I don't understand your problem with the Tea party. You have complained for a long time about how the system is broken, and now here is a real alternative AND one that is in sync with what you write about economics and the financial system especially the Federal Reserve. But you seem to reject it because of minor points about how the Tea party started. If the issues you write about are really important to you, what other group do you think is going to come along and focus on them as much as the Tea party has? It seems like this is something you should be able to support.
I sympathize with the Tea Party movement in some ways -- more and more, actually, as Obama's unforgivable lack of interest in financial reform becomes obvious almost two years after Bear Stearns. I also agree that the country desperately needs a viable third party. Here's the problem. This is a movement in which someone can hold up a sign saying "Reform the Fed" next to a sign of Obama as a witch doctor or Nazi. Any sort of strident criticism of the Fed has always had a conspiracist tint, and it's taken years of work by Ron Paul and others to overcome that. Demanding a Fed audit one moment and Obama's birth certificate the next doesn't exactly help the cause. It makes it easier for Bernanke and the Fed's supporters to defend against an audit and other measures as "being pushed by nuts," and they are doing that right now.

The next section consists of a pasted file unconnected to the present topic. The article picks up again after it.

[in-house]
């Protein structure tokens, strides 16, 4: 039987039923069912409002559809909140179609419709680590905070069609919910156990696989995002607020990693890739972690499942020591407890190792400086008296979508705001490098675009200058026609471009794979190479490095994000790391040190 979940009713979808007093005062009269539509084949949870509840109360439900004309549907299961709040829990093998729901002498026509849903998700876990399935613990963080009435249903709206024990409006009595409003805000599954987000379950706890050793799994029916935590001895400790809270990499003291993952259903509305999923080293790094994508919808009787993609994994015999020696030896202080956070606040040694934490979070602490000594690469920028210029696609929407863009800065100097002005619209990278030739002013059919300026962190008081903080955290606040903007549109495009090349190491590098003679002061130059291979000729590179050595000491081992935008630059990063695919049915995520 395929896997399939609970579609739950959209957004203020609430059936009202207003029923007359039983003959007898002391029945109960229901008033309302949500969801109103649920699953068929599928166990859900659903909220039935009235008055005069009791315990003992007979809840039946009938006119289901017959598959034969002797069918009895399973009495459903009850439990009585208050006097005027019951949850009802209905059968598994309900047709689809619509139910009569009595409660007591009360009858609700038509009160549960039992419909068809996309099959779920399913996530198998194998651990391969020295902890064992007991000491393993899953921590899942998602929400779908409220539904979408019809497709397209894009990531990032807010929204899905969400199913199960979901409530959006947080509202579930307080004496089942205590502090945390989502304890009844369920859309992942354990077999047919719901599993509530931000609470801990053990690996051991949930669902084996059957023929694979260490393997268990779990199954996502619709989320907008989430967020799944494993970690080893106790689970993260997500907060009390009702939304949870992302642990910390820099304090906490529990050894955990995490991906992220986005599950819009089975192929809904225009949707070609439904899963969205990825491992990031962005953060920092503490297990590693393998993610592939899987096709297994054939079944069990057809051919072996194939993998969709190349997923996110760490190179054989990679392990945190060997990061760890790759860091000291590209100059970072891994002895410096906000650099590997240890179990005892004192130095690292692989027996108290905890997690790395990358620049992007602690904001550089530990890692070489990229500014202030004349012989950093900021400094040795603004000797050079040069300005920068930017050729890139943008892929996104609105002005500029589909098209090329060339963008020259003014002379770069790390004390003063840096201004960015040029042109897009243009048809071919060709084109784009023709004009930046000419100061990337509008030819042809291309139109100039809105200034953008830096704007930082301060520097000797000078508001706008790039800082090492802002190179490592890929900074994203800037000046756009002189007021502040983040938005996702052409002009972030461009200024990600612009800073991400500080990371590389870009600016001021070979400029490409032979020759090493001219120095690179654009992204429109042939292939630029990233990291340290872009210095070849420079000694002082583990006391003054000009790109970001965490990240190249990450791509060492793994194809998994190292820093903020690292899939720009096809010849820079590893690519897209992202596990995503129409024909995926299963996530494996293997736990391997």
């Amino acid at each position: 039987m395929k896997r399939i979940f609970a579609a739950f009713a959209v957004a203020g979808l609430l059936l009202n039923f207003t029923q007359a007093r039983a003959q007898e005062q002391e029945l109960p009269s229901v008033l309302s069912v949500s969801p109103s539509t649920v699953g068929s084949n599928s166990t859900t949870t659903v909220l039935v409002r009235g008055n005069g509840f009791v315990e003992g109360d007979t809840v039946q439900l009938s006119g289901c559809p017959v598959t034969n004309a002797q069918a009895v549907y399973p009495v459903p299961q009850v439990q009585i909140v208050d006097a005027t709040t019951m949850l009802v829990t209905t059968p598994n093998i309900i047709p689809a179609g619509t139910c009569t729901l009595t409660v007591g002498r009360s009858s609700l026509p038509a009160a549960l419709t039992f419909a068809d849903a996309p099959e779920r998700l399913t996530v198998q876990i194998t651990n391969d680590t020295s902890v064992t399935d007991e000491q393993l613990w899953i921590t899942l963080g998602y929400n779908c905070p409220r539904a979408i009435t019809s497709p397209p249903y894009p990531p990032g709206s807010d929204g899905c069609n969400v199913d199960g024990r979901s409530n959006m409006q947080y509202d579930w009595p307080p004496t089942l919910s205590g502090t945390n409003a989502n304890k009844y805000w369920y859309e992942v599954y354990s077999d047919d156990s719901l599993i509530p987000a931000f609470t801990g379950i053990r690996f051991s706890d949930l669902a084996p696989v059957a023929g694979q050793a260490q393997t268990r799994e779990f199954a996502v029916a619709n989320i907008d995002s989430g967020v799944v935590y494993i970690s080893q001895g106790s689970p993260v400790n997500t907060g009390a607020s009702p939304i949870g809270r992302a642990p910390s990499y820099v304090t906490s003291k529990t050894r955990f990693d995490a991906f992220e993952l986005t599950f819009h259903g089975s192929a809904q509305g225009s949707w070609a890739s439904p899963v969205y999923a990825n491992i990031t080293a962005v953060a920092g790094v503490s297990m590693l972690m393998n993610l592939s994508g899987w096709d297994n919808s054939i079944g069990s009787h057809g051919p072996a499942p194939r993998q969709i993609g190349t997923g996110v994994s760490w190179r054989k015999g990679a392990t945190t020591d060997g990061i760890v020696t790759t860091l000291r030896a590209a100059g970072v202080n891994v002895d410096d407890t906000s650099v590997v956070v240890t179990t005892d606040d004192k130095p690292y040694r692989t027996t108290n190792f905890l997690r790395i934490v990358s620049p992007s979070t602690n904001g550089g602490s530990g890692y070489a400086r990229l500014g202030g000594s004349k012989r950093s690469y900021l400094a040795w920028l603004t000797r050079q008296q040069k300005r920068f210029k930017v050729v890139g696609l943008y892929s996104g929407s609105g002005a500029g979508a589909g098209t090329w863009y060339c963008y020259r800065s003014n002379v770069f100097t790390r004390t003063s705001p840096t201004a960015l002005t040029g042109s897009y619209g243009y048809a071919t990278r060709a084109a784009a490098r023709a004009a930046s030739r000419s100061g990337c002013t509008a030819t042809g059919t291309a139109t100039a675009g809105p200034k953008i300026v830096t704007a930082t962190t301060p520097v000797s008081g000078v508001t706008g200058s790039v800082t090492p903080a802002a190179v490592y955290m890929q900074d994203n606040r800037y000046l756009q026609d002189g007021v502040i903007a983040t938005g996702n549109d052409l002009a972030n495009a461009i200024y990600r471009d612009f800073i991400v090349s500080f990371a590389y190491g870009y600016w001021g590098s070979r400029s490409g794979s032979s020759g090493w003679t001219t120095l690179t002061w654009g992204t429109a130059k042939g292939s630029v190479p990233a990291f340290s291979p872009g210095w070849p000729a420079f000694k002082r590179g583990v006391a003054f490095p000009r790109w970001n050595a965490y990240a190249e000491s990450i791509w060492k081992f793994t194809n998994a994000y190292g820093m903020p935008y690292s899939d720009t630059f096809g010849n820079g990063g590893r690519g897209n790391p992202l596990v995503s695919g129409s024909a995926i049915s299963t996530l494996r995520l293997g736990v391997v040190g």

If the Tea movement wants to attract more independent-minded voters and generally make itself more viable nationally, it's going to have to grow up (from its admittedly young chronological age) and decide what it wants to be. Part of that means finding a way to distance itself from the fringe and unserious elements -- and that includes Sarah Palin -- that limit its appeal. Since the movement seems to both revel in those elements and define itself by decentralization and inclusivity, this probably won't happen soon.
As I explained at the top of this post a few days ago, I also object to the movement's hypocritical roots. It's undeniable that many Tea Partiers are simply opportunists whose interest in the issues they hold dear coincided strangely with 12:00 noon on January 20, 2009. If a Republican wins in 2012 will that interest fade just as quickly? Until it proves otherwise, the Tea movement is basically an ideological slush fund whose allocation and disbursements depend more on political expediency than intellectual honesty.